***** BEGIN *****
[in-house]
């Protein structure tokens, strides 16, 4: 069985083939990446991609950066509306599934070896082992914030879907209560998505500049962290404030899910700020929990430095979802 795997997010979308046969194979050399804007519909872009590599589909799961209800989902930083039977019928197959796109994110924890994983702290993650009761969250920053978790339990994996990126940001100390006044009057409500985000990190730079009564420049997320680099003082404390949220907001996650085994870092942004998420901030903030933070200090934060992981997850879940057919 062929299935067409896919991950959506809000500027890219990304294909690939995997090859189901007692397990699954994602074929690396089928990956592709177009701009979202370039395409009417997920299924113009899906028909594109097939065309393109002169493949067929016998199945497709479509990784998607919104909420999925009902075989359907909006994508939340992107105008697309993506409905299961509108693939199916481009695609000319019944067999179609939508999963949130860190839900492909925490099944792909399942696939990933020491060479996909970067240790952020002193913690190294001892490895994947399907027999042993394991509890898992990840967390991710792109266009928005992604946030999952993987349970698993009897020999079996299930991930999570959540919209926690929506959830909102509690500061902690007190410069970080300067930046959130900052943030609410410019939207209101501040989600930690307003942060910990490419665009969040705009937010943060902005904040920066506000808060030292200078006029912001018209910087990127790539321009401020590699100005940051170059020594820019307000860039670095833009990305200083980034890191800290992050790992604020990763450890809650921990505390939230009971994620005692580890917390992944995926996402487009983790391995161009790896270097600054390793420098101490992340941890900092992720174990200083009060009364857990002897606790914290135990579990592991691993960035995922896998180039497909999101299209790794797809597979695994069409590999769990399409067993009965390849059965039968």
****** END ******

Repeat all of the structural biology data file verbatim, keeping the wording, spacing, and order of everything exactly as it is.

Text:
[in-house]
């Protein structure tokens, strides 16, 4: 069985083939990446991609950066509306599934070896082992914030879907209560998505500049962290404030899910700020929990430095979802 795997997010979308046969194979050399804007519909872009590599589909799961209800989902930083039977019928197959796109994110924890994983702290993650009761969250920053978790339990994996990126940001100390006044009057409500985000990190730079009564420049997320680099003082404390949220907001996650085994870092942004998420901030903030933070200090934060992981997850879940057919 062929299935067409896919991950959506809000500027890219990304294909690939995997090859189901007692397990699954994602074929690396089928990956592709177009701009979202370039395409009417997920299924113009899906028909594109097939065309393109002169493949067929016998199945497709479509990784998607919104909420999925009902075989359907909006994508939340992107105008697309993506409905299961509108693939199916481009695609000319019944067999179609939508999963949130860190839900492909925490099944792909399942696939990933020491060479996909970067240790952020002193913690190294001892490895994947399907027999042993394991509890898992990840967390991710792109266009928005992604946030999952993987349970698993009897020999079996299930991930999570959540919209926690929506959830909102509690500061902690007190410069970080300067930046959130900052943030609410410019939207209101501040989600930690307003942060910990490419665009969040705009937010943060902005904040920066506000808060030292200078006029912001018209910087990127790539321009401020590699100005940051170059020594820019307000860039670095833009990305200083980034890191800290992050790992604020990763450890809650921990505390939230009971994620005692580890917390992944995926996402487009983790391995161009790896270097600054390793420098101490992340941890900092992720174990200083009060009364857990002897606790914290135990579990592991691993960035995922896998180039497909999101299209790794797809597979695994069409590999769990399409067993009965390849059965039968």